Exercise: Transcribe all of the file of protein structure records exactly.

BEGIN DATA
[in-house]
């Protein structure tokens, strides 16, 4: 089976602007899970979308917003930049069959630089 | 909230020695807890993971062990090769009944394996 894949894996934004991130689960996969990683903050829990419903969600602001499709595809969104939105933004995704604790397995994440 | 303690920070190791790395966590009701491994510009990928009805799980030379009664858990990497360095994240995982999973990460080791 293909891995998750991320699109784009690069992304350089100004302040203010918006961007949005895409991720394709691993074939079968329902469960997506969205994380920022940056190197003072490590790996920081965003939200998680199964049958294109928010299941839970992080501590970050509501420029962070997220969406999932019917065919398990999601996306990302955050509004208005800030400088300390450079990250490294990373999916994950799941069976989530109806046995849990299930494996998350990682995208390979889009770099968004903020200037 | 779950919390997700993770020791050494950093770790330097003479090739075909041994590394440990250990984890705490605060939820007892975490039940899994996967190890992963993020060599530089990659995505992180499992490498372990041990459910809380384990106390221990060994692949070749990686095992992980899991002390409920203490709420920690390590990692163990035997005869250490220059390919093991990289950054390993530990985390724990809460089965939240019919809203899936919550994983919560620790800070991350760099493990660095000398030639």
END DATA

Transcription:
[in-house]
């Protein structure tokens, strides 16, 4: 089976602007899970979308917003930049069959630089 | 909230020695807890993971062990090769009944394996 894949894996934004991130689960996969990683903050829990419903969600602001499709595809969104939105933004995704604790397995994440 | 303690920070190791790395966590009701491994510009990928009805799980030379009664858990990497360095994240995982999973990460080791 293909891995998750991320699109784009690069992304350089100004302040203010918006961007949005895409991720394709691993074939079968329902469960997506969205994380920022940056190197003072490590790996920081965003939200998680199964049958294109928010299941839970992080501590970050509501420029962070997220969406999932019917065919398990999601996306990302955050509004208005800030400088300390450079990250490294990373999916994950799941069976989530109806046995849990299930494996998350990682995208390979889009770099968004903020200037 | 779950919390997700993770020791050494950093770790330097003479090739075909041994590394440990250990984890705490605060939820007892975490039940899994996967190890992963993020060599530089990659995505992180499992490498372990041990459910809380384990106390221990060994692949070749990686095992992980899991002390409920203490709420920690390590990692163990035997005869250490220059390919093991990289950054390993530990985390724990809460089965939240019919809203899936919550994983919560620790800070991350760099493990660095000398030639």